I posted a tweet minutes ago: 2010 lays before me- What is God calling me to? Something Geeky and Theological. Techno-Theo Geek is available for work. Then I began to post a follow up (the title of this post), but as usual, the 140 character limit stopped me, so I came back to a post (whose title , in which I include hashtag(s) then gets tweeted), to tell you a bit about what I’m thinking. I’m looking for sources of income that compensate me for work I feel called to do.
It’s work that involves a lot of technical familiarity; both in terms of some experience as a developer, but even more so as a member of the church and as a "theological geek". That sounds like a joke, but I can think of no better term than that to describe the passions for the possibilities of the kinds of tools that keep arriving and grow to the extent that a new term has now come into use to describe them : Social Media. Thing is, the Web and its evolution has always been Social, and always been a "medium". It’s just that now, more than ever, people have awakened to the impact of online communication upon day to day interaction.
Back in the mid 90â€™s , I had graduated from the MARC program at United Theological Seminary in Dayton OH. (MARC- Masters of Arts in Religious Communications). After getting that degree in 1991, I began paying close attention to the social nature of Online Communication, and it burst onto the mainstream scene with the deployment of the graphical Web browser (NCSAâ€™s Mosaic, soon to be rolled into Netscape after Silicon Graphics founder, Jim Clark, enticed Mark Andreeson, the lead developer on the Mosaic team, to join him in creating Netscape.) Nothing has been the same since. And most likely weâ€™ll be having several of those â€œnothing will be the same againâ€ happenings over and over in the years ahead. We can already see a couple of examples in Facebook and Twitter (and before them, MySpace).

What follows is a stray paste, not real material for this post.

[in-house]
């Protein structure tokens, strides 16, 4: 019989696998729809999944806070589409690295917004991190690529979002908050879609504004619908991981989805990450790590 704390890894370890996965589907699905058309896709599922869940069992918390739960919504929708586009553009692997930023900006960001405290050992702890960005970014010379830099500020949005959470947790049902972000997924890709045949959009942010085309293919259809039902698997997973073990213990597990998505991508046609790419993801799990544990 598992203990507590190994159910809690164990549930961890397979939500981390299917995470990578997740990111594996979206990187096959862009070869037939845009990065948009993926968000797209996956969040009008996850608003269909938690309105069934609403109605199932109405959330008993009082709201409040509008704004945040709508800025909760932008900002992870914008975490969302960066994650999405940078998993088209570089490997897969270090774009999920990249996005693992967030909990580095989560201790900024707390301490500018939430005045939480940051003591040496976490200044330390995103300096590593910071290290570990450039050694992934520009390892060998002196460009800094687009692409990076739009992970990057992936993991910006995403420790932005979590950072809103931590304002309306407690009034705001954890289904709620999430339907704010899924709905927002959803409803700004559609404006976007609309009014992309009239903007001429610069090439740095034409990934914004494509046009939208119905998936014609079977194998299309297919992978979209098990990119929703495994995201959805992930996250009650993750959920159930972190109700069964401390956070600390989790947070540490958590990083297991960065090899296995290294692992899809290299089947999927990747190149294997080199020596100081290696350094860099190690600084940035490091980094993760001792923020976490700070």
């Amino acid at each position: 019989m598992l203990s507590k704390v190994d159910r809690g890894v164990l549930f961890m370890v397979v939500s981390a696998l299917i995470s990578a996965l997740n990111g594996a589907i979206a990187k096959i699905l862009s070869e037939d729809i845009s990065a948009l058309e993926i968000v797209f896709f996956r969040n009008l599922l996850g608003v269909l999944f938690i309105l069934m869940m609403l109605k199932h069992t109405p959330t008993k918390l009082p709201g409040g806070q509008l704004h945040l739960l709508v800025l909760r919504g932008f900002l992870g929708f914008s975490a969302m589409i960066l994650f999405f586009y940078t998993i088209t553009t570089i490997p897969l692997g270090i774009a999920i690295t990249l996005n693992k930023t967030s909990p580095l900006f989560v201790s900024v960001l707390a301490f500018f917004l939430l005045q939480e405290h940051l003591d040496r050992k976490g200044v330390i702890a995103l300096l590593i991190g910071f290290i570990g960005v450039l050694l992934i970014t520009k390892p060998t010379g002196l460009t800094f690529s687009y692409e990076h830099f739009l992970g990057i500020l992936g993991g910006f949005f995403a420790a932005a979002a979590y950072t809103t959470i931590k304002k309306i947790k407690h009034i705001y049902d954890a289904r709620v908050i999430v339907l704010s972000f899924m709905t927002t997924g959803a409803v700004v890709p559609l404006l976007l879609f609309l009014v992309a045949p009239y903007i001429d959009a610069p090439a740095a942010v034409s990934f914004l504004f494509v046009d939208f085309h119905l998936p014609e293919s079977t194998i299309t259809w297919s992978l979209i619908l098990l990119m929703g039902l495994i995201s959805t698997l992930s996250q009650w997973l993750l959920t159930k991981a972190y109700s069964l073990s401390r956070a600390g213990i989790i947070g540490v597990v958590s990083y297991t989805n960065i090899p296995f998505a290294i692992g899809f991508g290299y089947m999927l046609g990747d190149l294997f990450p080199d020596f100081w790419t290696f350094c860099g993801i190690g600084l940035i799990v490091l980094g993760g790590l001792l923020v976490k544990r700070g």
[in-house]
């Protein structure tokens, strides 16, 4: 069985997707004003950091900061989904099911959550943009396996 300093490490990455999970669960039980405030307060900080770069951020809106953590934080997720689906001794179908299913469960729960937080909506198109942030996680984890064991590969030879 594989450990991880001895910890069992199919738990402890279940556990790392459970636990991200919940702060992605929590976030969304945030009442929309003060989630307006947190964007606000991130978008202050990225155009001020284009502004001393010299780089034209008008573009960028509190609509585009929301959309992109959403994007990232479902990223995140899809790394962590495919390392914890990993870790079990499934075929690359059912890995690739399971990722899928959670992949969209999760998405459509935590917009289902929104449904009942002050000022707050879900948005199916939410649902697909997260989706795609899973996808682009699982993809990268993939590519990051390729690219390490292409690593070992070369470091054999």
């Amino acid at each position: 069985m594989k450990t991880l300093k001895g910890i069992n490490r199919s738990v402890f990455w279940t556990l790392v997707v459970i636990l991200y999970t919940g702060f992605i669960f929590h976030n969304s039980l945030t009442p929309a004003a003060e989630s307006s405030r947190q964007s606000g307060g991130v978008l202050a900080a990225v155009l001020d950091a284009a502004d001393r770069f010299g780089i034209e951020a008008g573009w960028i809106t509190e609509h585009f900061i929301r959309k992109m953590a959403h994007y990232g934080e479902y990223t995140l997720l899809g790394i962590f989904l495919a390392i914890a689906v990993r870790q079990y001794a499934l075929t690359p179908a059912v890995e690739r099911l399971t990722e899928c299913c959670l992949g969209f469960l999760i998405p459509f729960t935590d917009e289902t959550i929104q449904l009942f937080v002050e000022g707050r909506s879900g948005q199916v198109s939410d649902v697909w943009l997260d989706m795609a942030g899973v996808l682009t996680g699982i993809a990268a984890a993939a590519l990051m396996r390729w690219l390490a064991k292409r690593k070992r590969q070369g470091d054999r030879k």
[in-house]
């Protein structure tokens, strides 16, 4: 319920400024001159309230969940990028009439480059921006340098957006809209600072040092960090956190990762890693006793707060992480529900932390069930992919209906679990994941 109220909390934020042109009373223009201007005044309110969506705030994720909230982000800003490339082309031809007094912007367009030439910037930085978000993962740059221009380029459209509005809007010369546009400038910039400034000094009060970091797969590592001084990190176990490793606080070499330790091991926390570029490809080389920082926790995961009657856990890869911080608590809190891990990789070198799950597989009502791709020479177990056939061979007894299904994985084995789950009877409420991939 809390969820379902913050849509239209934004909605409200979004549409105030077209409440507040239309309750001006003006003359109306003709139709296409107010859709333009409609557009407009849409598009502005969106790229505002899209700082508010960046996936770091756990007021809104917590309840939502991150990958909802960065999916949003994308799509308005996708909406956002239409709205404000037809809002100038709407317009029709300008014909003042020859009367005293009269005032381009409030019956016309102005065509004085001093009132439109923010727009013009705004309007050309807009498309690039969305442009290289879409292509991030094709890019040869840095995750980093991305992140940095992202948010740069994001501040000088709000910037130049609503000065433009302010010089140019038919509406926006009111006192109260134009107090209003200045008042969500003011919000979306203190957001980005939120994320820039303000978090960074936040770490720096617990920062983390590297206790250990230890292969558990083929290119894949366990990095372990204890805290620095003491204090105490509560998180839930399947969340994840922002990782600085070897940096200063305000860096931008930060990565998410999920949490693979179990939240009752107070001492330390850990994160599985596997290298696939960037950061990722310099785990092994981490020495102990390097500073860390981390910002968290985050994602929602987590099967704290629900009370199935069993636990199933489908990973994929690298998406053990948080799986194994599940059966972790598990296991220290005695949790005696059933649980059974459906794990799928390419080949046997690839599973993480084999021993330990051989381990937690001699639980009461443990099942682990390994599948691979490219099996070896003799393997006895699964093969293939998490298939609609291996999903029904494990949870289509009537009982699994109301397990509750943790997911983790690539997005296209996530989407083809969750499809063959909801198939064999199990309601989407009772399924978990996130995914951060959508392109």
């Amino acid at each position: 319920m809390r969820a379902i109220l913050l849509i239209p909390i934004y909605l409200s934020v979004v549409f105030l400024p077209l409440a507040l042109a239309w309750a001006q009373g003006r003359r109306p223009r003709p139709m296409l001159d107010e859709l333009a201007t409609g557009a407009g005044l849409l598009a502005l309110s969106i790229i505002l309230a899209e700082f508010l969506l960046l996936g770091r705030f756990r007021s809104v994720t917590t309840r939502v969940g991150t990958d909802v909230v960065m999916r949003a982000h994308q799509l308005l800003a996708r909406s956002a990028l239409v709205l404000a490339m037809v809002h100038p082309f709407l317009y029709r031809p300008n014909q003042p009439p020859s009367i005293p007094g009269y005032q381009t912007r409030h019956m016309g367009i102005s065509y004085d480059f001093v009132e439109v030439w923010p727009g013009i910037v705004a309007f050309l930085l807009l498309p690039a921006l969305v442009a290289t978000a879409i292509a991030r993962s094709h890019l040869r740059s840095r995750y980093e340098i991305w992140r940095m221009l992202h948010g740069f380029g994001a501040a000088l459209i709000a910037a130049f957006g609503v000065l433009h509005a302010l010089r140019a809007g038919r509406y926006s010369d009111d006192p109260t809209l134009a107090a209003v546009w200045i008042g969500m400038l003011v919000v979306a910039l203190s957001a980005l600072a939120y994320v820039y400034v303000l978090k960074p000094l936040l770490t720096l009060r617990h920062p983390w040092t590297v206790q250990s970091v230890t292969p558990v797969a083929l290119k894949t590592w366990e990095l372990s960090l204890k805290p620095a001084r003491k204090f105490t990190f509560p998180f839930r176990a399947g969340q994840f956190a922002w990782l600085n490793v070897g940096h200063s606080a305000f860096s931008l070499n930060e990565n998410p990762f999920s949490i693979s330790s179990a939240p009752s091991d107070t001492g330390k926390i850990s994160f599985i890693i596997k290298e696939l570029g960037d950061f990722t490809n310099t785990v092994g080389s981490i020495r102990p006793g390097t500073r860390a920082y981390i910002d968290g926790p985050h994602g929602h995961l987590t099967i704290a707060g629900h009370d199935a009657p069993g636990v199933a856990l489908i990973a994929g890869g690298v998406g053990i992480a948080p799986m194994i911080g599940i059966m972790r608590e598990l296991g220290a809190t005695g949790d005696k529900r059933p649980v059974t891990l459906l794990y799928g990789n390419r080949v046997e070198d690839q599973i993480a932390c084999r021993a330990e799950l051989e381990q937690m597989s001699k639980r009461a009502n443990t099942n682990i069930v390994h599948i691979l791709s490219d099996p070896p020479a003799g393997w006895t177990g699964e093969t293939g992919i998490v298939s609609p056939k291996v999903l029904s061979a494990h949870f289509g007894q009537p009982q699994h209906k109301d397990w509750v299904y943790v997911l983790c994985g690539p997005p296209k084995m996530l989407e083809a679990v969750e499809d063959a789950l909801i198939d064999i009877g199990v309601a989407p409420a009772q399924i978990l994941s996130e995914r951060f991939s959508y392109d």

Immediately, I warmed up to what Howard Rheingold wrote in The Virtual Community, which came out just prior to the popularity of the Web in1992. In this book Rheingold told many stories out of the experience of The Well, a messaging/meeting system that had been growing throughout the 80â€™s. Rheingold was to write another book 10 years later called SmartMobs, which clearly saw the Social Web arriving in 2002: Smart Mobs, which focused on mobile communication technology. The blog, smartmobs.com, pours constant updated articles into that overflowing stream of exploring and discovering of the increasingly ubiquitous technologies that are building a whole new layer of social realities.
These realities are worthy of study, of reflection, and discernment. In fact, it is a MUST-HAVE for the church in order to be good stewards of the TOOLS. Our mode of adoption must be theologically solid. If not, we participate in yet another â€œGreat Giveawayâ€ — a reference to David Fitchâ€™s book The Great Giveaway: Reclaiming the Mission of the Church from Big Business, Parachurch Organizations, Psychotherapy, Consumer Capitalism, and other Modern Maladies – where we cede the style of adoption of technologies totally to the assumptions and market driven priorities of the rest of the world. This is no luddite revolt. It is a discernment of great importance. And I will be returning to some of my favorite sources like Howard Rheingold and other SocialMedia-ologists to help me –and hopefully in small measure through me, the rest of usâ€”be faithful stewards of new media tools by deploying them in a manner that is distinctive and constantly re-evaluated.